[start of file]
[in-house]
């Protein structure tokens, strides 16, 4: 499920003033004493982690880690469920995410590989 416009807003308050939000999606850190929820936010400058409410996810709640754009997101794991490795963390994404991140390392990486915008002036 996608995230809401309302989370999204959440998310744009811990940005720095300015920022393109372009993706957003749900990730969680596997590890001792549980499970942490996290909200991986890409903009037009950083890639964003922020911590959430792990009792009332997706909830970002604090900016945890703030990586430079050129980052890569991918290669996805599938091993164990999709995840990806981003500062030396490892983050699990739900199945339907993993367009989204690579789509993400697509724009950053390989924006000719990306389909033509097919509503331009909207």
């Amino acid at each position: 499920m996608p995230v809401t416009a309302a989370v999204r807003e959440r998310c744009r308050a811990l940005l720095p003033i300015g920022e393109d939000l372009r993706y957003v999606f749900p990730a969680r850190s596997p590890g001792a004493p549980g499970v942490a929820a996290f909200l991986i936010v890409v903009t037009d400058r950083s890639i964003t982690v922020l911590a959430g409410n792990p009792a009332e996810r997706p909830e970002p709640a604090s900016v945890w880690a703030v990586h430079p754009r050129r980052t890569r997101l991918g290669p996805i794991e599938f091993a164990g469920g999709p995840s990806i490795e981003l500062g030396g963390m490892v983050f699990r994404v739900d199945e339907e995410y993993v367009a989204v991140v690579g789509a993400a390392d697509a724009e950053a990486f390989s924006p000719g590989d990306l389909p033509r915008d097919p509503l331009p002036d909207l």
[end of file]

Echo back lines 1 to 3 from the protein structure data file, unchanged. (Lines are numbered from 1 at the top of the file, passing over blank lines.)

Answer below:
[in-house]
């Protein structure tokens, strides 16, 4: 499920003033004493982690880690469920995410590989 416009807003308050939000999606850190929820936010400058409410996810709640754009997101794991490795963390994404991140390392990486915008002036 996608995230809401309302989370999204959440998310744009811990940005720095300015920022393109372009993706957003749900990730969680596997590890001792549980499970942490996290909200991986890409903009037009950083890639964003922020911590959430792990009792009332997706909830970002604090900016945890703030990586430079050129980052890569991918290669996805599938091993164990999709995840990806981003500062030396490892983050699990739900199945339907993993367009989204690579789509993400697509724009950053390989924006000719990306389909033509097919509503331009909207």
């Amino acid at each position: 499920m996608p995230v809401t416009a309302a989370v999204r807003e959440r998310c744009r308050a811990l940005l720095p003033i300015g920022e393109d939000l372009r993706y957003v999606f749900p990730a969680r850190s596997p590890g001792a004493p549980g499970v942490a929820a996290f909200l991986i936010v890409v903009t037009d400058r950083s890639i964003t982690v922020l911590a959430g409410n792990p009792a009332e996810r997706p909830e970002p709640a604090s900016v945890w880690a703030v990586h430079p754009r050129r980052t890569r997101l991918g290669p996805i794991e599938f091993a164990g469920g999709p995840s990806i490795e981003l500062g030396g963390m490892v983050f699990r994404v739900d199945e339907e995410y993993v367009a989204v991140v690579g789509a993400a390392d697509a724009e950053a990486f390989s924006p000719g590989d990306l389909p033509r915008d097919p509503l331009p002036d909207l």